I was talking to a former Afghani official. He says he thinks this house was a matter of doors down from where he used to live. So yes, this is certainly as one counterterrorist man I was talking to was saying, it's impossible for this to have occurred without at least a small number of Taliban knowing that he was there, inviting him, putting him there. Unclear how long he was there. It sounds like a number of months.

It's also startling, frankly, that the United States was able to pull this off. We shouldn't underestimate these things. We're sort of so used to the ebb and flow of counter terror and operations.

LEMON: Why do you say it's astonishing?

WALSH: Well, because they found this man one of the most wanted men on earth in a country where they don't have any boots on the ground anymore.

LEMON: Right.

WALSH: But they had to leave a year ago in something of a mess. Yet still they're able to take him out on a balcony without it seems knocking down the rest of the house. And you know, so however much I think we need to worry about what it meant for the U.S. to no longer be in Afghanistan and where they would lose that ability to gain intelligence in the way that they needed to. This is an extraordinary feat.

LEMON: I think his last public appearance was on July 13th.


LEMON: Do you think that he got overly confident? Do you think he let his guard down?

WALSH: Well, that's what seems to obviously have been the case here. One analyst I was talking to saying there was a sort of sign in some of these messages that he was more relaxed. He was talking about more recent events, perhaps not feeling he had to delay things to hide his whereabouts.


So this is possibly part of the reason why he was caught the complacency. Possibly too on the side of those who were looking after him, maybe if, well, hang on, we're the government here now. We can do whatever we like. We can invite guests around as we wish. Maybe they felt perhaps Al-Qaeda were no longer a target, but certainly they clearly are. U.S. never forgot 9/11, and clearly is still pursuing justice.

But it's a very important moment for Afghanistan here too, because remember the Taliban said, we don't have foreign fighters in this country. We will not allow Al Qaeda to be here. Well, you can't get much more senior Al Qaeda than this. It hasn't stopped the U.S. going after them, but it will certainly, I think meek -- make people who are trying to fill the Taliban might be someone we could do business with have another thought.

LEMON: Hey, Jeremy, let's pick up on something that Nick just talked about not having boots on the ground. It is, you know, this month marks one year since a chaotic and deadly U.S. withdrawal from Afghanistan. What does this politically, right? What does this victory mean for the Biden administration?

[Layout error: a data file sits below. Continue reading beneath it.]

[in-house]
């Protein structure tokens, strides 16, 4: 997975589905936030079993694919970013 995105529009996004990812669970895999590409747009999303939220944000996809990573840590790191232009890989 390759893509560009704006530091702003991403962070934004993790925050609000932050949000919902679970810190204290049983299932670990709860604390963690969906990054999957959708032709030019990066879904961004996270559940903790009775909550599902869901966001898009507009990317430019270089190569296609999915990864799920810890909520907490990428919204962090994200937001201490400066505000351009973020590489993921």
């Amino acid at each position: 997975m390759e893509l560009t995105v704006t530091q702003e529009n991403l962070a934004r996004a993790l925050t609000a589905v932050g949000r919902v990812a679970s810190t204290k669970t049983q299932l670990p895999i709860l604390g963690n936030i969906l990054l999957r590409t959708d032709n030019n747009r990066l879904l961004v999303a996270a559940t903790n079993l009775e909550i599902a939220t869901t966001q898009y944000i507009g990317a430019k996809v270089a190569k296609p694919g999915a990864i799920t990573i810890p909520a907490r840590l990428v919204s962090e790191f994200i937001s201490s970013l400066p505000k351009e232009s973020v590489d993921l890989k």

DIAMOND: Well, listen, I think a as to the capabilities of, you know, their ability to conduct this strike without boots on the ground, this is a validation of something that Biden administration officials and the president himself talked about during that withdrawal from Afghanistan last year.

You'll recall that at the time as president Biden was announcing that withdrawal, he vowed that the United States will -- would still maintain, quote, "over the horizon capabilities." And what are over the horizon capabilities. It's exactly what we saw this past weekend with the ability to carry out this drone strike.

The president and administration officials had said that even without boots on the ground, they would make sure that they would have the capability to go after terrorist and terrorist organizations that could pose a harm to the United States. That's what he was able to accomplish here.

Now, I think there's this other question that Nick was raising, which was the knowledge that Taliban government officials had about this. The senior administration official we spoke to this evening actually confirms that senior Taliban officials in particular, officials associated with the Haqqani network that they were aware of his presence in Kabul in the capital city.

And that spells a whole, a whole load of questions. Not only did this official say that that's a violation of the Doha agreement that ultimately led to the U.S. withdrawal of. Meaning the Taliban said that they would not allow terrorist groups to have a safe Haven in Afghanistan. But it now raises questions about the future potentially of U.S.-Taliban relations, something that has potentially been on the horizon in the -- in the long term. Now all of that very much even more in question with all of these revelations.

LEMON: Colonel Leighton, I see you're shaking your head. You want to get in on that? What do you --